It was back at the start of April when we wrote about how the iPhone was going to be open to developers whether Apple wanted it or not. In the WWDC keynote (jump to the 1:14:00 mark if you don’t want to see all the Leopard goodies), Steve Jobs publicly acknowledged that the way to the iPhone was through the web. This isn’t the first time Apple has seemingly run with an idea of ours, but we inexplicably continue to chalk it up to coincidence.

As demoed, it was a little lackluster because it appeared to present the apps as regular web pages. The problem being, as anyone who has checked out our alpha release knows, we really want to be able to take advantage of the entire screen if possible. Having a total of 320×480 to work with is cramped enough, but it is both developer and user unfriendly to further block off big chunks for the address bar at the top and the navigation bar at the bottom, both of which aren’t necessary for the app interface. We can do a little squeezing, but there is a limit on how small we want to make a target and it goes without saying that the capture of clicks for scrolling and zooming is not welcome when playing a game.

Still, it’s good to know we won’t be completely shut out as we move forward. There’s a lot of work to do here and not many resources to do it. Exactly what parts of Subsume we will have ready by June 29th still depends in no small measure to feedback we receive. The roadmap right now calls for at least networking two players and a widget interface. Let us know what more you’d like to see by then.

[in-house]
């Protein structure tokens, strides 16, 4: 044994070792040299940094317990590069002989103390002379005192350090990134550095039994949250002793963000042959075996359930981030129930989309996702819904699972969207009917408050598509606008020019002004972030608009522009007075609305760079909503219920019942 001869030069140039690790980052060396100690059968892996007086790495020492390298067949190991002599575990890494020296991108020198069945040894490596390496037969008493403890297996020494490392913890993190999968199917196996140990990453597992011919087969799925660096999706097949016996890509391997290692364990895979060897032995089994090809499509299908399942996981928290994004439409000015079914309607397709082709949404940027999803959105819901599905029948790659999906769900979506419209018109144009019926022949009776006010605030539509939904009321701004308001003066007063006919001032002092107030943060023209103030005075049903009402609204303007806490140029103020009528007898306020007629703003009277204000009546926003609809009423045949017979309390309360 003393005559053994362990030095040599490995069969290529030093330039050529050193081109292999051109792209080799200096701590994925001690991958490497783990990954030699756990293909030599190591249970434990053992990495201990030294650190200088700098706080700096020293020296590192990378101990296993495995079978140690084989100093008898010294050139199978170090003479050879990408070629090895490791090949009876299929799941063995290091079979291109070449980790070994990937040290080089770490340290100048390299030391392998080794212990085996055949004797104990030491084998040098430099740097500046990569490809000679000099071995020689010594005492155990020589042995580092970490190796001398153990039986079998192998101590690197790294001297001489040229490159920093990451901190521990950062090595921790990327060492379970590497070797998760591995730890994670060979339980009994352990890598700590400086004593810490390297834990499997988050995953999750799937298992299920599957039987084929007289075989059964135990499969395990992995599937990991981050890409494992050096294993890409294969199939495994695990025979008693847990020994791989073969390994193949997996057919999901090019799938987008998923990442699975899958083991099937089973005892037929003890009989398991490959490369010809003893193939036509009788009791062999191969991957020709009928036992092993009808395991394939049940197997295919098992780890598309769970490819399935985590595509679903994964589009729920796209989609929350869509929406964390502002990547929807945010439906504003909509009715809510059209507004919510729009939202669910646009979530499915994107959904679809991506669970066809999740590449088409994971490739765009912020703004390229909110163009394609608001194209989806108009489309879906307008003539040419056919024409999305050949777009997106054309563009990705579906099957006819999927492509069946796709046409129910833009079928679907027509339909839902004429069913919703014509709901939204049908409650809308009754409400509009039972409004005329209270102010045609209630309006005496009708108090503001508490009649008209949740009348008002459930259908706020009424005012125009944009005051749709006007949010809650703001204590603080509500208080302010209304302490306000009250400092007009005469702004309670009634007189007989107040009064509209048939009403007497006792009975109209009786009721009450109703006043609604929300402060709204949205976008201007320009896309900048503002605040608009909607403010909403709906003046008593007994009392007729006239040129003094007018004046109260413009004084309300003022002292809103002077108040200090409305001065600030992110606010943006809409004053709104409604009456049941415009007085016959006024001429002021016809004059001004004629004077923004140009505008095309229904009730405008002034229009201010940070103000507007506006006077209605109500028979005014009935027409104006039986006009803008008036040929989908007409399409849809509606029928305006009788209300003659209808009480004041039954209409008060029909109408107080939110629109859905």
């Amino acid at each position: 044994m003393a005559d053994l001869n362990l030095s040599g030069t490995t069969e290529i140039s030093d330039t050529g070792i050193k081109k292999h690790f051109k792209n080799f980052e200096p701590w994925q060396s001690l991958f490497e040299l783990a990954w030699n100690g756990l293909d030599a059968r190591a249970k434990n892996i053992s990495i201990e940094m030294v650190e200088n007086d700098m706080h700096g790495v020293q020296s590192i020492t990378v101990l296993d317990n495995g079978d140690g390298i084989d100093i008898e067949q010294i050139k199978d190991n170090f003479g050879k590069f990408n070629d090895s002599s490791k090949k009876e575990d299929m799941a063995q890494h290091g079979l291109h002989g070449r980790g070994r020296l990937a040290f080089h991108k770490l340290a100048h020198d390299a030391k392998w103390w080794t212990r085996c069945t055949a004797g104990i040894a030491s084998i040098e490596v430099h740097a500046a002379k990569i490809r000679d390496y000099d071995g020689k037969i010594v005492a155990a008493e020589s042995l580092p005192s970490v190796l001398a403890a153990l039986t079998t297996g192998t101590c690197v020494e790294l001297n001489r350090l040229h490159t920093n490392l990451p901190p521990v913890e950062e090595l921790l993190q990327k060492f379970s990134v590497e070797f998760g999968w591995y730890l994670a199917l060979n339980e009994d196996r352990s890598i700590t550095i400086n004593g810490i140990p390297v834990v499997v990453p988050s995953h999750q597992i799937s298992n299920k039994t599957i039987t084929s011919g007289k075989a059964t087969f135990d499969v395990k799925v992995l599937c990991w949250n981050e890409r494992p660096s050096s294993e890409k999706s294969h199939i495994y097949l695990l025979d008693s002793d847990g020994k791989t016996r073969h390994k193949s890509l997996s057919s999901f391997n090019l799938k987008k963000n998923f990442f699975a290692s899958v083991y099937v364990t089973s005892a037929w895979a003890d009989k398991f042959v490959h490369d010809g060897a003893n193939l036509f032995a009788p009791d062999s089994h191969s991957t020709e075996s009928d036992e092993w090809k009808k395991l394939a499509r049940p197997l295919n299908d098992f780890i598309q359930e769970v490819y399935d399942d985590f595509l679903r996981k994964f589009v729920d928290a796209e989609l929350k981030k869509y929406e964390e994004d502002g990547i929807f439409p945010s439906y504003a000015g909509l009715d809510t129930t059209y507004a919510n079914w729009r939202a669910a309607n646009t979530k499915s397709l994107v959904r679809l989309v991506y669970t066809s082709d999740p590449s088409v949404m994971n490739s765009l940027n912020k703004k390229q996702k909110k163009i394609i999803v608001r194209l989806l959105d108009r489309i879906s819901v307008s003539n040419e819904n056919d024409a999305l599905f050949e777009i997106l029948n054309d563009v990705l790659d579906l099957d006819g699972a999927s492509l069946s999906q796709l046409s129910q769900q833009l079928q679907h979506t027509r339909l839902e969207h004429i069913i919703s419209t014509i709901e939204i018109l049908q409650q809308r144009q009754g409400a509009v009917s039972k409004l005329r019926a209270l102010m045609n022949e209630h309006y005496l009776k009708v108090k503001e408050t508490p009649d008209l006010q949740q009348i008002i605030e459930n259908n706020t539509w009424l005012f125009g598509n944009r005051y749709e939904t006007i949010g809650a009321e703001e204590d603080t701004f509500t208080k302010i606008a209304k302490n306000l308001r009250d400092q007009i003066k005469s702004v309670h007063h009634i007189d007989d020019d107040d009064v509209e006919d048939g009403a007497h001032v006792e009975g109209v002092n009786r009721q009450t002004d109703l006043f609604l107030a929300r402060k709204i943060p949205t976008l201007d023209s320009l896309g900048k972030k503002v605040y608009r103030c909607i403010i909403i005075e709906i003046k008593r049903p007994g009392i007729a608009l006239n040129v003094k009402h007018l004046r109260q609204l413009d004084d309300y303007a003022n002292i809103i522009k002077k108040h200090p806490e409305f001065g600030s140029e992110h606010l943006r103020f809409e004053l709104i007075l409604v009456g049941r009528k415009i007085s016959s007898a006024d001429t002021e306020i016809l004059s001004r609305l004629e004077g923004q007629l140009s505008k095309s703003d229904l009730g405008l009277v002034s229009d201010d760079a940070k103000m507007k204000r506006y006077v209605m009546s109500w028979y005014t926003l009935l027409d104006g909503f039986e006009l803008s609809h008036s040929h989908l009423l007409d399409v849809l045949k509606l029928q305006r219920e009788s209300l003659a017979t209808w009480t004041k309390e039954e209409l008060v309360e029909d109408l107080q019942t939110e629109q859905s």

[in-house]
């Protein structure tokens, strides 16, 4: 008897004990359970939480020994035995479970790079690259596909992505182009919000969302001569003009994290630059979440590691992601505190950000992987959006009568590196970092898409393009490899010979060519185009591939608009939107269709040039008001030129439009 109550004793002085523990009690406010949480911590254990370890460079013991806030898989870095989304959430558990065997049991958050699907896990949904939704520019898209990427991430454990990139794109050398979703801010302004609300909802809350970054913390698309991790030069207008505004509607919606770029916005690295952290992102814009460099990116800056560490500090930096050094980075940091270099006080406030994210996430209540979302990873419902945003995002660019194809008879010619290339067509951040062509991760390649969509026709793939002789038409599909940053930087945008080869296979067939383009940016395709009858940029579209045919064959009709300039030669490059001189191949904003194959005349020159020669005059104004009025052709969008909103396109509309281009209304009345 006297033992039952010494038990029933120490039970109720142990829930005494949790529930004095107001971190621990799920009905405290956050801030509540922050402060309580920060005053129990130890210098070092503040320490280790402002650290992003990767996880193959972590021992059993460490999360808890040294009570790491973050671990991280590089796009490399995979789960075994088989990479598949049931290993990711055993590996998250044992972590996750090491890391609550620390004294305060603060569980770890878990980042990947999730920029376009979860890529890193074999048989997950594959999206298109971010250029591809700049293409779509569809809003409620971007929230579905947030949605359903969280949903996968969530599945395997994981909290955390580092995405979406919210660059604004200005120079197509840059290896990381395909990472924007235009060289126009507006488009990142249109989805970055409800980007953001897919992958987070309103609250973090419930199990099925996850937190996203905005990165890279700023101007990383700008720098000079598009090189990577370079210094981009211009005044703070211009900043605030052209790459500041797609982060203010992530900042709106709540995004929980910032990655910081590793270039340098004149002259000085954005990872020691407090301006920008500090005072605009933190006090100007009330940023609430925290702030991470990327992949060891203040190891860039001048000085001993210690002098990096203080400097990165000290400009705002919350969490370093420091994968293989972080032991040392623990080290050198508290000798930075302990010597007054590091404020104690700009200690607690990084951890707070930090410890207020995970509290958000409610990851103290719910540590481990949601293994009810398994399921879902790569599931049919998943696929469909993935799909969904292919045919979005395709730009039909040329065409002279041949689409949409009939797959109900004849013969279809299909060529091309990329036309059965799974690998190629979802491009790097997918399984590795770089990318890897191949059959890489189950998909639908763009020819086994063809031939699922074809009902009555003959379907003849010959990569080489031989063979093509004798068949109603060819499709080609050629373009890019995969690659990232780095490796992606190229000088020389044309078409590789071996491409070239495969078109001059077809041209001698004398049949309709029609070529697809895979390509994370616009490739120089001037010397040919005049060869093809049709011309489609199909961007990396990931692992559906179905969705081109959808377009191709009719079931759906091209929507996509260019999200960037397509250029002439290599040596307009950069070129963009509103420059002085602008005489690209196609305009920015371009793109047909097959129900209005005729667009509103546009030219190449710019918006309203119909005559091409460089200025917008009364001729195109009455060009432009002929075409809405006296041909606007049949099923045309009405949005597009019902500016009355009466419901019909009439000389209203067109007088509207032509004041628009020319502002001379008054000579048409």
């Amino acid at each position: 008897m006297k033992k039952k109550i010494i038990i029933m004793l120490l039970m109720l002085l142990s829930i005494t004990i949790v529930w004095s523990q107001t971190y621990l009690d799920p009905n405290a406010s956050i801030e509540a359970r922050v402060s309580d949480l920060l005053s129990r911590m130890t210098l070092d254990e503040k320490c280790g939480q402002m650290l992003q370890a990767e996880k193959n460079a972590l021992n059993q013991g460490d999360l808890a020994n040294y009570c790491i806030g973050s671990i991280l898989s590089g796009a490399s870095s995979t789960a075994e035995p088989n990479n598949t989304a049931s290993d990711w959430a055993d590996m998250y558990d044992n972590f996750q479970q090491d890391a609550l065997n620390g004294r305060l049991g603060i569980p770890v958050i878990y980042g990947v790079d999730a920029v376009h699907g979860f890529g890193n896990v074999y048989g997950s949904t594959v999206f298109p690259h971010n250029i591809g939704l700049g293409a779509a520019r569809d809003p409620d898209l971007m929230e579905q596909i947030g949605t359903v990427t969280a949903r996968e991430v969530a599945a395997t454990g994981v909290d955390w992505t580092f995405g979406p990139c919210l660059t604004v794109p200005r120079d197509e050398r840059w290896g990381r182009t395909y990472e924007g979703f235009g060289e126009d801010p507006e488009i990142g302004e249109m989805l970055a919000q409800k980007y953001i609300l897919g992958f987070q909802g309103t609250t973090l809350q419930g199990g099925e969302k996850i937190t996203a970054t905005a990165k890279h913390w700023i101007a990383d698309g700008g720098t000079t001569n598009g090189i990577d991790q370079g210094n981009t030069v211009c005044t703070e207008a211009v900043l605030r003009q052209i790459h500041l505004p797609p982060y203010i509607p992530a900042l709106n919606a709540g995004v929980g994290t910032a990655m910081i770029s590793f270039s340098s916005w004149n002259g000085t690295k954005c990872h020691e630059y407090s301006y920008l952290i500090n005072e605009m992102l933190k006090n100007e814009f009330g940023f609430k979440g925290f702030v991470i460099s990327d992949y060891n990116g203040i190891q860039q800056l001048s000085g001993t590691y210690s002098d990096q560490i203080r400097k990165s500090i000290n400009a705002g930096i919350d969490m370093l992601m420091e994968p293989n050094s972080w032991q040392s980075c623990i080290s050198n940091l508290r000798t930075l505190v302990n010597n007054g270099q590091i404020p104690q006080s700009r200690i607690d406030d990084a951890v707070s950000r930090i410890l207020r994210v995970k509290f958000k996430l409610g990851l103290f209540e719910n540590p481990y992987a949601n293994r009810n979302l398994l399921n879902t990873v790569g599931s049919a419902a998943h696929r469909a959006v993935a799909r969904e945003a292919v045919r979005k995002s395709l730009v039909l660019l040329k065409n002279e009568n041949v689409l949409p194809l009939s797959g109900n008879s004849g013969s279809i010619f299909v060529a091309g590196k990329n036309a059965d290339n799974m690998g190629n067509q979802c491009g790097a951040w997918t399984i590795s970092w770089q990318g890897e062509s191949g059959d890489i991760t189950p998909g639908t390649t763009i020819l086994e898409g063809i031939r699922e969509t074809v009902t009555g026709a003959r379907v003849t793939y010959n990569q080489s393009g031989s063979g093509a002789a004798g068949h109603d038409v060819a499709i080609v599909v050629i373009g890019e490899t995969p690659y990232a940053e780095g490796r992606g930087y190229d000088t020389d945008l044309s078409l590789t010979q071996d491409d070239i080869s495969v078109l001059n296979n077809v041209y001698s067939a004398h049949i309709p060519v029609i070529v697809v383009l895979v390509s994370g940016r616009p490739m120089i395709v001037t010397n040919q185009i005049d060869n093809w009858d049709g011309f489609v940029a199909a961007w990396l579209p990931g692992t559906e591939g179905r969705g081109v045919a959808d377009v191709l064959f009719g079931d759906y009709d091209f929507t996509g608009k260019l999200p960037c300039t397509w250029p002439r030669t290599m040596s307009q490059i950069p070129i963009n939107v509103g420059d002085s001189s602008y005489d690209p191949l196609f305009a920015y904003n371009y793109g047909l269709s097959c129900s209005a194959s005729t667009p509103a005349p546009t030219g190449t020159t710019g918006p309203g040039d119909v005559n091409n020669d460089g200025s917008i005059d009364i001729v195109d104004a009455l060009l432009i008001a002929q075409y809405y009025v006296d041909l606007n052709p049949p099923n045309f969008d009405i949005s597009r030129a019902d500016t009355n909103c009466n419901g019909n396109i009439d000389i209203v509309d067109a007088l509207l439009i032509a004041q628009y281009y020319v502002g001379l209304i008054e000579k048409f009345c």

I finally saw fit to adding the rules for Subsume to the site. Hopefully that should give everyone a much better sense of what to do and how the game will grow. It’s a transcription of the design documentation, so let us know if the online client plays differently; odds are it’s a bug in the software, and we would appreciate hearing about them sooner rather than later. We’d also like to hear about any parts of the documentation that are unclear or seem out of order. It’s sometimes tough to know you’ve gotten enough written down for other people to know what’s on your mind!

Anyone who wondered what a game called Subsume might end up being didn’t need to look much farther than the Subsume Technologies trademark or the resulting screen saver. The deep mathematical roots of the initial design pay off once again by leading directly to this game.

Yes, it’s a very rough cut at this point, but the foundations are there to turn this into the first Massively Multiplayer Online Board Game. As such, it will be able to go places that a regular MMOG can’t. It is non-violent, so your kids can play it. It exercises the mind, so your parents can play it. It doesn’t require constant attention, so you can play it at work! I could go into all the ways we’ve planned to grow Subsume, but that is really best left to be part of the upcoming documentation.

No, the purpose of this site is for me to hear what you like and, most importantly, don’t like about Subsume. I really don’t expect a lot of feedback in these pre-iPhone alpha stages, so I will be extra appreciative about any that I get. Feel free to use this as a starting point for any comments you have on Subsume and I’ll either reply as fast as I can, or start a new topic to address any big issues. Thanks for your interest!